How would you describe your school to a parent who is considering applying?

 

We would say if you are looking for a school that teaches your child the fruits of the Holy Spirit - love, joy, peace, patience, kindness, generosity, faithfulness, gentleness and self-control, then Martin Saints Classical School is the school for them. 
 

 

What are your thoughts on your school’s teachers? Your children’s peer group and other school families? Catholic identity? Culture? Curriculum?

 

Just before our “Divine Intervention” that caused us to transfer our children to a classical Catholic school we read two Matthew Kelly books. One was entitled The Four Signs of a Dynamic Catholic. In the book, Kelly posits that if just 1% more of Catholics invested more of themselves in serious spiritual development each year….we would transform the world. We suddenly started imagining what that world would look like and asking how we could in our own small way be a part of getting that 1% ball rolling. Classical catholic schools seemed like a great  way to help form our whole family into more dynamic Catholics.   

 

The other book we read by Kelly was about the importance of culture in any organization. The one tag-line takeaway we often still quote is, “Culture is King.” We came to recognize clearly based on our own experiences that whether it be work, school, church or home, the culture set by the leadership is the root from which every success or failure stems. 

 

So we have been a part of two classical Catholic school cultures in recent years. Regina Academy at St. John the Baptist transitioned from a parish school to a classical school over several years. Martin Saints Classical High School started new, built from the ground by a few founding families. Transitioning from the old or starting totally new—each had different pros and cons, but to speak specifically about Martin Saints, there is something very special about being part of shaping the culture of a new school. Martin Saints strives to be a “family of families” with the inspiration of the Martin family Saints, Saint Therese of Liseiux and her parents Louis and Zelie Martin as our role models. Each student, each family, shares their gifts and inspirations to help build our school. The result is a sense of respect, joy, hard work, and pursuit of excellence that is apparent when visiting the school and interacting with the students and faculty. This  is why we think if culture is king... Martin Saints Classical High School has created quite a culture crown!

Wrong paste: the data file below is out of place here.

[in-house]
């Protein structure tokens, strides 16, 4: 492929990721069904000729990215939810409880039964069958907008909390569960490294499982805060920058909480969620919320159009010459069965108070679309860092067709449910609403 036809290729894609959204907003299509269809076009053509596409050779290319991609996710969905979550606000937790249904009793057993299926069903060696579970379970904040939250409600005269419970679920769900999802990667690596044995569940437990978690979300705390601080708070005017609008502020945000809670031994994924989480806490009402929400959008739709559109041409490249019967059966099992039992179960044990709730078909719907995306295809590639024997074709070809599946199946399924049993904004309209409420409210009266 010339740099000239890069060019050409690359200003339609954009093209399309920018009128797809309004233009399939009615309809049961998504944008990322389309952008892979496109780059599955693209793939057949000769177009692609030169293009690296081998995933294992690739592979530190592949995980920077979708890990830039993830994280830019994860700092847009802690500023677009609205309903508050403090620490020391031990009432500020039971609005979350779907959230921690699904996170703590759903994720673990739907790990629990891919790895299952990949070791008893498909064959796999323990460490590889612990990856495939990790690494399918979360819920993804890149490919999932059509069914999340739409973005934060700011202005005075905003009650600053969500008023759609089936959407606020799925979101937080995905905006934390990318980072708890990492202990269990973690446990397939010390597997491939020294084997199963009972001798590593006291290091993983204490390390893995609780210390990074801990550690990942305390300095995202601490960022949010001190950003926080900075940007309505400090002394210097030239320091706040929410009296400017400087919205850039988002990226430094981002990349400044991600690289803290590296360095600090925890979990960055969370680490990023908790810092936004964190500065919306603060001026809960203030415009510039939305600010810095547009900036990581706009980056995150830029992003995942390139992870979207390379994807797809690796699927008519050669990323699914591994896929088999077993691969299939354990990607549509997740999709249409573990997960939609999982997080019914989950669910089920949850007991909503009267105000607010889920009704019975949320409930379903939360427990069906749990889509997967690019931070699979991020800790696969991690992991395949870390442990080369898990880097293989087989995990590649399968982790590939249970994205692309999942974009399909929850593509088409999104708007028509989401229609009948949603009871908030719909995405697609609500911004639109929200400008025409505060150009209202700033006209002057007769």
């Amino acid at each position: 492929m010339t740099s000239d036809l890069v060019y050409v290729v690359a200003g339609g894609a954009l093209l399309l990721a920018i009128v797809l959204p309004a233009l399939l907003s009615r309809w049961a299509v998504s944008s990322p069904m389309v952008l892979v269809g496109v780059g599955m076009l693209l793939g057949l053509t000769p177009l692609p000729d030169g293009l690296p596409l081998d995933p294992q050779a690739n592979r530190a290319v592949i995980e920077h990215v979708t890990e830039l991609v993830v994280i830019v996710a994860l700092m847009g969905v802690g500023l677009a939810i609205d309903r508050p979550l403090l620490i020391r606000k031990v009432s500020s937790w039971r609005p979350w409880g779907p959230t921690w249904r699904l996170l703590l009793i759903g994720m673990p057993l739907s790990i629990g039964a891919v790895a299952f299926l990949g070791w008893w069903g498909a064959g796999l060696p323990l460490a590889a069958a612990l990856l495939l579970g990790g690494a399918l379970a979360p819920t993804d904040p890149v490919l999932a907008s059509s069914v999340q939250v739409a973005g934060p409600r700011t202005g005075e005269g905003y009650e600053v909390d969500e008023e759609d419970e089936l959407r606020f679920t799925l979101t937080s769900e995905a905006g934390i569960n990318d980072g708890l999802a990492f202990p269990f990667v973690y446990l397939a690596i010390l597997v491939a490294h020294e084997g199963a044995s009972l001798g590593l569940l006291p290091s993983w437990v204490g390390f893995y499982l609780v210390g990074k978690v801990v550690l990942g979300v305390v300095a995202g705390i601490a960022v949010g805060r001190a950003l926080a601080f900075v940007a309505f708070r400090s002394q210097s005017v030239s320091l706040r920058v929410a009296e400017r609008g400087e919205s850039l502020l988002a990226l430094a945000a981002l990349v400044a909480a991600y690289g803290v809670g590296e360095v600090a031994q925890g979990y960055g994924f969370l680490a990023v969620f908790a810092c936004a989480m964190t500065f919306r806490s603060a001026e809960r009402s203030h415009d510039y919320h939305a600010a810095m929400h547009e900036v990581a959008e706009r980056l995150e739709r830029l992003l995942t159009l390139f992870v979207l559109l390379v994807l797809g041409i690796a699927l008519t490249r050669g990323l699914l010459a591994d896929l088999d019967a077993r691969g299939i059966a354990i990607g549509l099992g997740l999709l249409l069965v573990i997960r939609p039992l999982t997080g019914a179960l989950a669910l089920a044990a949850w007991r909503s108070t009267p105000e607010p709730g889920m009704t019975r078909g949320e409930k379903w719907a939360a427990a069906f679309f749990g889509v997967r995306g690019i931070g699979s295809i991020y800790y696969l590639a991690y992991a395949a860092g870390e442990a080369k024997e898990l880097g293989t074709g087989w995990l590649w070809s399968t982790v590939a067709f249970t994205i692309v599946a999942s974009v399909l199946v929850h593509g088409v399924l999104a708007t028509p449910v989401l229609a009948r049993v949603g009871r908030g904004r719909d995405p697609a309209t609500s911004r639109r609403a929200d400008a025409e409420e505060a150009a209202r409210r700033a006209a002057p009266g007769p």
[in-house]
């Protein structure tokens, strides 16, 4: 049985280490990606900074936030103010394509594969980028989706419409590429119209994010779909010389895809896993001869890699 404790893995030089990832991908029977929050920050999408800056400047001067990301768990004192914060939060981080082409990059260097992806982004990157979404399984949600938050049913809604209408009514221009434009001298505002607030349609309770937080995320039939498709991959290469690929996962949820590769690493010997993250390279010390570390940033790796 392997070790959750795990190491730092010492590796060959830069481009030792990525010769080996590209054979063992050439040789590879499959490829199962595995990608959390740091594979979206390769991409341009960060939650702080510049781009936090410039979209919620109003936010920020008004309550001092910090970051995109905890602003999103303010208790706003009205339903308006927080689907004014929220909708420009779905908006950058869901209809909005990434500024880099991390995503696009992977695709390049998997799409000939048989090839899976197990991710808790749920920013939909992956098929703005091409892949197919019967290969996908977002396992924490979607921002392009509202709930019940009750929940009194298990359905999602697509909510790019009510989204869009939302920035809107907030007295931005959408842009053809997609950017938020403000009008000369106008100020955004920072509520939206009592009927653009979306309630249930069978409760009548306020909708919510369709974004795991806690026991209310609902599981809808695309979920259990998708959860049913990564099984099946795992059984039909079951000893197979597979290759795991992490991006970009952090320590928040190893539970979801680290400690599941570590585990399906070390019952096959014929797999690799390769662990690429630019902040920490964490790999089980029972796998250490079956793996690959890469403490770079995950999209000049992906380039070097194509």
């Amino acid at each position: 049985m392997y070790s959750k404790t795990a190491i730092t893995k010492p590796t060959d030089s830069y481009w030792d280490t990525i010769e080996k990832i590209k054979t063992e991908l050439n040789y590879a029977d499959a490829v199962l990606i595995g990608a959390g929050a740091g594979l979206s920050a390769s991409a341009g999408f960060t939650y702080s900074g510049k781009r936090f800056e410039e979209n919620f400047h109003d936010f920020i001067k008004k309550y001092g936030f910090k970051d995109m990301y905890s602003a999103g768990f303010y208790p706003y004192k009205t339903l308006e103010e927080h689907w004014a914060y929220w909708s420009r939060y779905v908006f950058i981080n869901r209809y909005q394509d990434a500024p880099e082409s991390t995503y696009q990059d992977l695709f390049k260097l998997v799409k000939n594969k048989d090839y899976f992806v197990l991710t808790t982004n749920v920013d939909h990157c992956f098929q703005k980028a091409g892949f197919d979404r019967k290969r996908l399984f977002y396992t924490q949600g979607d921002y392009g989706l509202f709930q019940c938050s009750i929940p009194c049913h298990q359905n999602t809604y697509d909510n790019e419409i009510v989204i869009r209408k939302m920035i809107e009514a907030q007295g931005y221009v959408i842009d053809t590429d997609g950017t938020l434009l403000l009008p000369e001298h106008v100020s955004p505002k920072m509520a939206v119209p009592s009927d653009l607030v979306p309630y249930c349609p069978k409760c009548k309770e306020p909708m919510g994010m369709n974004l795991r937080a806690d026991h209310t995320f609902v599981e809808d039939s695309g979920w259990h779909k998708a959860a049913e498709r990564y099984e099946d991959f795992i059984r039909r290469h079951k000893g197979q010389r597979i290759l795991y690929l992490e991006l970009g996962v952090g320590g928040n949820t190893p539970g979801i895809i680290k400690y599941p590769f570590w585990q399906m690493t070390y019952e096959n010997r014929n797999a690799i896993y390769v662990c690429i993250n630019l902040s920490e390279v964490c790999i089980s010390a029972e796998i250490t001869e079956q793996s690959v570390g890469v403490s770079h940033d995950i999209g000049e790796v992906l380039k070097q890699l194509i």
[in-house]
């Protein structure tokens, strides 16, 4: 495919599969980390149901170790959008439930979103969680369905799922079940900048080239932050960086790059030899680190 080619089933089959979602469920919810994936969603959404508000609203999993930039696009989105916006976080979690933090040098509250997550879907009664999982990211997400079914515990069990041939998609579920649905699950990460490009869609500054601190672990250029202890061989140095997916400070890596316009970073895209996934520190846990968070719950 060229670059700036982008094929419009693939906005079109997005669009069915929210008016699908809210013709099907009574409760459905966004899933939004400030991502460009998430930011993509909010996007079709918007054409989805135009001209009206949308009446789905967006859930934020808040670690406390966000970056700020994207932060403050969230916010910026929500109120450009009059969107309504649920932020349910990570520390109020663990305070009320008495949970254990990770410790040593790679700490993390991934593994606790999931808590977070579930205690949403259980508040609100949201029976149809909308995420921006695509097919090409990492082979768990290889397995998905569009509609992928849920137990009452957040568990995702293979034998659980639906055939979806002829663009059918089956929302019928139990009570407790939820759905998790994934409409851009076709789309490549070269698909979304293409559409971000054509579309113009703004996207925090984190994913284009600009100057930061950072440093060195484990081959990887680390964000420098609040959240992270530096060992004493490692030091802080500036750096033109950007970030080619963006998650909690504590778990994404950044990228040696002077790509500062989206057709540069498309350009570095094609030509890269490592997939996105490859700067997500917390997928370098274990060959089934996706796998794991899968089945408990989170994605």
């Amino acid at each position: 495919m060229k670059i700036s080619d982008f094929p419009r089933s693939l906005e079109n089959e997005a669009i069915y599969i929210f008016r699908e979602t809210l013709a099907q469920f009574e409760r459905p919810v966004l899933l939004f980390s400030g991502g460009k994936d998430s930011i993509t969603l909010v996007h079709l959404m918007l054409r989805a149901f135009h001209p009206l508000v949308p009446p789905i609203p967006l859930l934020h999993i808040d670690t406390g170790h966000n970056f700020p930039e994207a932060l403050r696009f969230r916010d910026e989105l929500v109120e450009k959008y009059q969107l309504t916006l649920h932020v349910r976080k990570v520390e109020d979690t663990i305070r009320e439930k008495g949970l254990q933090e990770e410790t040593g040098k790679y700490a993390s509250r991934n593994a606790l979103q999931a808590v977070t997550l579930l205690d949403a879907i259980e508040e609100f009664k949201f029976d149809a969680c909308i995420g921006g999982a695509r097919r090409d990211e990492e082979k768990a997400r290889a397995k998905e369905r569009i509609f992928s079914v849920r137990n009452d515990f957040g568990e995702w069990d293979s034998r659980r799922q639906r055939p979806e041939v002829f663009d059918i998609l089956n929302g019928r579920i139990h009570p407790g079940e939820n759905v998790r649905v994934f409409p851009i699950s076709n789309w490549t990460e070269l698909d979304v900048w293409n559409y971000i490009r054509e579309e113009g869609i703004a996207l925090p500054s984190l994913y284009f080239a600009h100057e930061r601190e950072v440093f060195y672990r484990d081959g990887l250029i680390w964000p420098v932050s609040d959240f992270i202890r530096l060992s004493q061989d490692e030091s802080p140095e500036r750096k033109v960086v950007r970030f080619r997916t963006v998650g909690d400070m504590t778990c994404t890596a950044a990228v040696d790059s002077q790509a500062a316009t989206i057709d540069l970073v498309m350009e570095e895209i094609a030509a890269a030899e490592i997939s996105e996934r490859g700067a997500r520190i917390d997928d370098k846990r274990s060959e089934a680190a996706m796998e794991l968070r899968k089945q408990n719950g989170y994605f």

The Catholic classical curriculum also helps to ensure that the teachers will reflect a consistent Catholic world view. They have to because Catholicism is woven throughout  every subject. I can’t imagine how anyone who wasn’t enthusiastically Catholic could teach in this program. It would probably be painful! On the contrary, we have found that joy-filled, dynamic, interesting people, beaming with the faith, are drawn to this type of teaching. And so many of our children’s teachers have told us that they have found such freedom and joy in the way the classical approach to education allows them to relate different subjects and encourage children to question, wonder, and critically reason. They love the rich classic texts and the tried and true methodologies that allow young children to master basic skills without frustration.
 

 

What is the most important reason you stay at your school?

 

Where else would we go?  They have the words of eternal life.  :-)